Oct 12, 2013; Seattle, WA, USA; Oregon Ducks kicker Alejandro Maldonado (41) kicks and makes the extra point against the Washington Huskies during the 1st half at Husky Stadium. Mandatory Credit: Steven Bisig-USA TODAY Sports

Oregon’s Alejandro Maldonado not deterred by kicking woes


Oregon Ducks kicker Alejandro Maldonado isn’t the most popular player amongst Oregon fans, but he’s doing his best to keep their criticisms from getting him down. Maldonado has missed some important kicks for the Ducks over the years, including a potentially game-tying kick against USC in 2011 and two 40-plus yarders against Stanford last season, but as he told The Oregonian recently, he can’t let his lack of success derail him:

You can’t give up, you can’t quit. Even when the grind is grinding on you, when every weight is on top of you, you got to find a way to lift it and keep moving forward. That’s the way I’ve been raised. It’s that simple, really. You have to keep working to get out of your hole.

 

I want to show I am this person, one who finishes. And that’s what I have to do: finish and trust my leg. When I tell myself that, it happens.

Maldonado and the Ducks will play the No. 5 Stanford Cardinal on Thursday night. If the game comes down to a field goal like it did last year, Maldonado will have the ultimate opportunity to redeem himself.

[Source: Oregon Live]

Tags: Oregon Ducks

  • mcloudyh .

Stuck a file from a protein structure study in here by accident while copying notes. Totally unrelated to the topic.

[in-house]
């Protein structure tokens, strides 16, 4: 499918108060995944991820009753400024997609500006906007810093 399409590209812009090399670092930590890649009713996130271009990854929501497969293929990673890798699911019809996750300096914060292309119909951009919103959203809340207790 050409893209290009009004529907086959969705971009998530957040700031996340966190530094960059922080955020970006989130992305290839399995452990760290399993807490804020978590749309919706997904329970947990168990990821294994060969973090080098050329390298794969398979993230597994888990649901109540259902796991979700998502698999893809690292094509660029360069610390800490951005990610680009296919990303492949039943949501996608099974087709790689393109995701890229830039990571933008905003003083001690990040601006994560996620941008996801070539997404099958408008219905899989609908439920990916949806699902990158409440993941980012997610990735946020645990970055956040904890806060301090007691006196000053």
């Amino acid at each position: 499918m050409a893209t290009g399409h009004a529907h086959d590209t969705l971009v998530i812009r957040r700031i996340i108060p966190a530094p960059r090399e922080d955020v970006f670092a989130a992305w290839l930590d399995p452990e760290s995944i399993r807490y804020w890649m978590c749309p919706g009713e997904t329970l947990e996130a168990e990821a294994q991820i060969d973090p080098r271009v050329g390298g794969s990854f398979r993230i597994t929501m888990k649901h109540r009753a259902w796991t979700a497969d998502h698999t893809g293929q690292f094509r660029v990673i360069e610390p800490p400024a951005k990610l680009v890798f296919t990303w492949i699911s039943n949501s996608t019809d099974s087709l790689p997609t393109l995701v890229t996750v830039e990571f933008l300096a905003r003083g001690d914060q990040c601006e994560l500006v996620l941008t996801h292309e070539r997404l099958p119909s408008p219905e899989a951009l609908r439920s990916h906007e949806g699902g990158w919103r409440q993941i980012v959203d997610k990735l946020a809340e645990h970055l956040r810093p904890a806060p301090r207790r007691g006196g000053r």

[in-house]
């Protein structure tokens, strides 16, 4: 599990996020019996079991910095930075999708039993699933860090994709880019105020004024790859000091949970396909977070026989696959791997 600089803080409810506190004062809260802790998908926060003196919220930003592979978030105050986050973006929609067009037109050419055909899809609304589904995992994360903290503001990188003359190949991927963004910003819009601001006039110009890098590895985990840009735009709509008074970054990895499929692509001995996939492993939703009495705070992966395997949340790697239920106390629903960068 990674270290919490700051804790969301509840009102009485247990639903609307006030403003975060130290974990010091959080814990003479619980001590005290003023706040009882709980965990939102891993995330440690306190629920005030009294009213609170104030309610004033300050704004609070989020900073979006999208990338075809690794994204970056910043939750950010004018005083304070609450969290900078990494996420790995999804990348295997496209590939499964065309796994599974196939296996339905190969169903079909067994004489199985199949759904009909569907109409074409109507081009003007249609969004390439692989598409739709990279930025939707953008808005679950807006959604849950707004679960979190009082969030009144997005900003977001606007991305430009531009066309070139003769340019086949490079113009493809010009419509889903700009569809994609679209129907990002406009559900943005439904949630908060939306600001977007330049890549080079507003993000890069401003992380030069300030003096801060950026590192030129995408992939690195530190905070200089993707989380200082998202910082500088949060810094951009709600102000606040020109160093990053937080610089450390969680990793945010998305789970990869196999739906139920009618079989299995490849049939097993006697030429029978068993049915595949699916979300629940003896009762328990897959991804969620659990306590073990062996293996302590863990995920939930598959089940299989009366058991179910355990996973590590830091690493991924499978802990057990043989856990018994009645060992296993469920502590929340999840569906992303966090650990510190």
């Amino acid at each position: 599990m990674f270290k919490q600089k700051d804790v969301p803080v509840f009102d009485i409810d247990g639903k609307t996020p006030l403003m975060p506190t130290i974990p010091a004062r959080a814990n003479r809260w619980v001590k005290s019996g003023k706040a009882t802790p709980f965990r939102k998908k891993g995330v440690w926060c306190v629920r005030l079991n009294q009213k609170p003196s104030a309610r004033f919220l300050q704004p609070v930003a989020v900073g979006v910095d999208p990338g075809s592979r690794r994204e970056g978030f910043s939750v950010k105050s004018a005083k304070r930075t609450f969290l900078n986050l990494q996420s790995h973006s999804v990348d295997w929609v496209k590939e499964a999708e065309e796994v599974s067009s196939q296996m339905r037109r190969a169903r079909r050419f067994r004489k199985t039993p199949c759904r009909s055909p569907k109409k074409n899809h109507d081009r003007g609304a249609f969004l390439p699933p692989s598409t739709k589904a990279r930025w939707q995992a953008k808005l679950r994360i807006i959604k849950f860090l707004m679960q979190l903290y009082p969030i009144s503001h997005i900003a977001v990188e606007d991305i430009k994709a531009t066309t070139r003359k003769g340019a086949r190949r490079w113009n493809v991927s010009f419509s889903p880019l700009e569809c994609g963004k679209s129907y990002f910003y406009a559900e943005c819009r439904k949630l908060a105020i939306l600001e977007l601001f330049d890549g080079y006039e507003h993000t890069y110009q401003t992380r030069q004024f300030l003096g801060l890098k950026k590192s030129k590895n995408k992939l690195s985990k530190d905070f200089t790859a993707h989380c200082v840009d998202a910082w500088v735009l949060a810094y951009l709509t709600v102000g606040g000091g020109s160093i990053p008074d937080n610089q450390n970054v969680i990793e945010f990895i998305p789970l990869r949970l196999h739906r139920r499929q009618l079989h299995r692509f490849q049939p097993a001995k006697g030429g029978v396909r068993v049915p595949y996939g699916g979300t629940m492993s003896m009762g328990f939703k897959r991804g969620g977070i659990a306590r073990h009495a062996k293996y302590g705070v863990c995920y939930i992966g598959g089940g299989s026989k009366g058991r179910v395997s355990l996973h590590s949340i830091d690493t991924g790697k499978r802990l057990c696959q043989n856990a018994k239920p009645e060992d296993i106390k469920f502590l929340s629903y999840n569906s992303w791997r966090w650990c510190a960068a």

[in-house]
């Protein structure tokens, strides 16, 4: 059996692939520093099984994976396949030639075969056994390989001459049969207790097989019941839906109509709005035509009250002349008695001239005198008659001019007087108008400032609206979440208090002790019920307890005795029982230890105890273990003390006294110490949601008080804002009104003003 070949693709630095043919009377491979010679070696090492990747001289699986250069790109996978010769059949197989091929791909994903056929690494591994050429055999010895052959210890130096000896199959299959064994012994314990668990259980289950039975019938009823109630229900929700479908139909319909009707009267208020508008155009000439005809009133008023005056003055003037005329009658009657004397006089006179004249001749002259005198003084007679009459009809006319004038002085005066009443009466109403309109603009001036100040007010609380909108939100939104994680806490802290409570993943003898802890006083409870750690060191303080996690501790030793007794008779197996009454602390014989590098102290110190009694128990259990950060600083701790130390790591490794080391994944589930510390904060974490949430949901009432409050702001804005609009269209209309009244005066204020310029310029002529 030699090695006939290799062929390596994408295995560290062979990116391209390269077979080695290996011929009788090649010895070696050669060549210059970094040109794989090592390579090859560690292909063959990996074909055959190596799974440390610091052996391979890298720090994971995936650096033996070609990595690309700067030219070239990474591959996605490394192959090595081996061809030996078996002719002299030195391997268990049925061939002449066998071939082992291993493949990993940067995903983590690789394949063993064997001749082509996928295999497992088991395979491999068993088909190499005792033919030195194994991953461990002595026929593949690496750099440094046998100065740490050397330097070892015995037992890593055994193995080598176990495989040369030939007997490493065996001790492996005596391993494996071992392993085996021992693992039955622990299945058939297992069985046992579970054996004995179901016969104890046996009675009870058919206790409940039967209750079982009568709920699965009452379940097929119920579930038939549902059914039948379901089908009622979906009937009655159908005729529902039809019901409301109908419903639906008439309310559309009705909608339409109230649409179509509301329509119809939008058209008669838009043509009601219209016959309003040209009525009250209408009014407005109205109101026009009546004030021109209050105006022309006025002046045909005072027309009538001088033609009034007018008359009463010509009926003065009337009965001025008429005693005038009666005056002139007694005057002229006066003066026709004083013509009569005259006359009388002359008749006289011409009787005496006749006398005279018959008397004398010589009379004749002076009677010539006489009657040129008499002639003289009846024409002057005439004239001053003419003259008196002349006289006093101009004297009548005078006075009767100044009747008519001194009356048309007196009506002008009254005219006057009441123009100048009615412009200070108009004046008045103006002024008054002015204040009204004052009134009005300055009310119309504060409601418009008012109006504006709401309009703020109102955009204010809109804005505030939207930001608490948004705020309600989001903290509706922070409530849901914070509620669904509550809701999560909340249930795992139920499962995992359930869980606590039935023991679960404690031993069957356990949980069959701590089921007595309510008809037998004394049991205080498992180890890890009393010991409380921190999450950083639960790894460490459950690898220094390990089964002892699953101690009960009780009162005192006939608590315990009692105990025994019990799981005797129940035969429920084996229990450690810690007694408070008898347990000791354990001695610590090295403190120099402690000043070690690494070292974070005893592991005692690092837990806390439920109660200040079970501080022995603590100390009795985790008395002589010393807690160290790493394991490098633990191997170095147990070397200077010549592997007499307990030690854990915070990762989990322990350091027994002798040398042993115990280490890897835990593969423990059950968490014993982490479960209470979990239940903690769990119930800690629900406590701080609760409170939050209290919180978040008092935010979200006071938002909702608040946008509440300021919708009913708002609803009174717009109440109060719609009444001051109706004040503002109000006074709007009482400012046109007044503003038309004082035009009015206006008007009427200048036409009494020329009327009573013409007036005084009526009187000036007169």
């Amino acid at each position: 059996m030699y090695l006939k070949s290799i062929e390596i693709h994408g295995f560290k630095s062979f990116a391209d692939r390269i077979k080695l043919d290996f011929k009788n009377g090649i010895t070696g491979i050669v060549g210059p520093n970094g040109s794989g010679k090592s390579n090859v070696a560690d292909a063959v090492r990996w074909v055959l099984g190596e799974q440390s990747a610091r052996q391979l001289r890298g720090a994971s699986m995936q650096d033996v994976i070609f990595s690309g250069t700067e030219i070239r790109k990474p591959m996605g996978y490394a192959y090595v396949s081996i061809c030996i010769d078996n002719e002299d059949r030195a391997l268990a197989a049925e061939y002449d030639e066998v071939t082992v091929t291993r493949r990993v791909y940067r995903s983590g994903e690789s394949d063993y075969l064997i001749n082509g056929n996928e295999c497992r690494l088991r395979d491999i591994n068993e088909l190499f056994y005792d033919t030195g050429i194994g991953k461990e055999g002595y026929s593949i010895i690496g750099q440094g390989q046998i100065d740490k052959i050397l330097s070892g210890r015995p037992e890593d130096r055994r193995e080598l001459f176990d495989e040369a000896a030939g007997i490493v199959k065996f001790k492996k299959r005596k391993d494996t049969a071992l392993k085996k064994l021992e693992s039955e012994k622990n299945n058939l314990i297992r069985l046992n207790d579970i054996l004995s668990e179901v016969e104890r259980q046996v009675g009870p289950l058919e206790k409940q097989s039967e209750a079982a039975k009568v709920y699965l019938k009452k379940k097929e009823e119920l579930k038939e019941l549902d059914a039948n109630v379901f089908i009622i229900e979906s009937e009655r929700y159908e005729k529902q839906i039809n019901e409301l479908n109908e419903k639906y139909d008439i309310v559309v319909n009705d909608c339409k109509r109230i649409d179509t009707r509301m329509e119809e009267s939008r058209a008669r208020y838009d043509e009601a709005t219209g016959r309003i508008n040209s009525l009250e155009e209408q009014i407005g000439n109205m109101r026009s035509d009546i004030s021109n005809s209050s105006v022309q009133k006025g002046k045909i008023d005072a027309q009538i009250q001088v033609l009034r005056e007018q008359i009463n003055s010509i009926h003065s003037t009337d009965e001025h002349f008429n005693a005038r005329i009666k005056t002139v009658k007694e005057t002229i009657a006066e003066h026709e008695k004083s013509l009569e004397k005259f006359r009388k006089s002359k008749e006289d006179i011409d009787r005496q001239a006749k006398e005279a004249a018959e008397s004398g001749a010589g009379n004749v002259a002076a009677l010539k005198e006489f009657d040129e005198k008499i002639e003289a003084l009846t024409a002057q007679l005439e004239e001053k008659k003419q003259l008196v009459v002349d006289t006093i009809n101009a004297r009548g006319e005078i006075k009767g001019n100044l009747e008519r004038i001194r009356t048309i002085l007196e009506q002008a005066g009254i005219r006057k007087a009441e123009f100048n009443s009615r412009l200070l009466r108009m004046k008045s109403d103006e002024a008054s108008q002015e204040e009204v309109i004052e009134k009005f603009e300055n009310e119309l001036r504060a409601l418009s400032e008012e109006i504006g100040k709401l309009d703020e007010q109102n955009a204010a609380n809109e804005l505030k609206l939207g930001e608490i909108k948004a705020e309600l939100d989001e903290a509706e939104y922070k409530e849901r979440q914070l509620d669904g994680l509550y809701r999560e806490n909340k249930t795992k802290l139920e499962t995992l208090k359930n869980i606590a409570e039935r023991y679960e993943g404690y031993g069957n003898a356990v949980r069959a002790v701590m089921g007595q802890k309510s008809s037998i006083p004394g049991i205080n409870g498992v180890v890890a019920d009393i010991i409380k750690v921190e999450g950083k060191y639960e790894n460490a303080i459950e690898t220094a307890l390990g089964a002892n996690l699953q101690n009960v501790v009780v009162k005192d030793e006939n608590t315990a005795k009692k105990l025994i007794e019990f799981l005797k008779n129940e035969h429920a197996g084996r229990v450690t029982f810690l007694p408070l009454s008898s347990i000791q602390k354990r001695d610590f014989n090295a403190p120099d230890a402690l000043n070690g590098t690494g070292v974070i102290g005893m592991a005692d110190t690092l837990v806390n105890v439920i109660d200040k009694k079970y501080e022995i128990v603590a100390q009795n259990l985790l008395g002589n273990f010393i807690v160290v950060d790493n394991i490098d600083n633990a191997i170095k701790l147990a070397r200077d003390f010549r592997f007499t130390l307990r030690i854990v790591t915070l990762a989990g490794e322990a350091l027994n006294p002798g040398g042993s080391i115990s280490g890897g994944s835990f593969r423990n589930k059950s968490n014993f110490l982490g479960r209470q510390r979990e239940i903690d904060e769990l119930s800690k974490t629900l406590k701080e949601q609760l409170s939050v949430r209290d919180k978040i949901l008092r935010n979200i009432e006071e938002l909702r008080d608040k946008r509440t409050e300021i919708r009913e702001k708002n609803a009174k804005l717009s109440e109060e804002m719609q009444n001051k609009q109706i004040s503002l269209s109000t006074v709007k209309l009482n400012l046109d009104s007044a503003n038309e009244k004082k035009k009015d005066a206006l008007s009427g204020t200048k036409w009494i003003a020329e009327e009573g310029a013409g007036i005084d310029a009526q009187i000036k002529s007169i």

I get the pressure that FG Kickers undergo in the NCAA as a whole. However, Maldonado is a 40% kicker from 30-39 yds, and hasn’t hit one past that in two years. To put that in perspective if the Ducks are not closer than the 13 yd line, then they have a whopping 40% chance at best to connect on a FG. Given those odds it is better to go for it on 4th down in the Red Zone or even from the 35 yd line or closer. This inability to make critical FGs at any distance were significant contributions to two Oregon losses – not the only reasons though – everyone should remember the Black Mamba not staying back to block for Marcus against Stanford. The USC loss was a 37 yd Field goal (Oregon on the 20), Maldonado’s second FG miss vs Stanford was only a 41 yarder. These are routinely made by most FG kickers from most major programs. I am rooting for Maldonado, but if there was a decision to make between trusting the ball to Mariotta to get 7 or trusting Maldonado to kick it to get 3, then mathematically for Maldonado to connect on two out of two FGs in one game is 16%, he is 48% likely to make 3 points, and 36% likely to make NONE. Given Oregon’s red zone TD offense is 70%, and Oregon’s 4th down conversion rate is 40%, and that one TD is worth more than 2 FGs, then you would be making a mistake to not go for the bigger points given that Maldonado is not automatic. Although there are some assumptions in the above stats, Maldonado does not give Oregon their best chance to win. I have made the mistake in the past of tying these losses strictly to Maldonado, and that isn’t fair to Maldonado, there are many reasons why Oregon stumbled in both those games, but watching another bricked short range field goal in a crucial game would be painful for this Duck fan.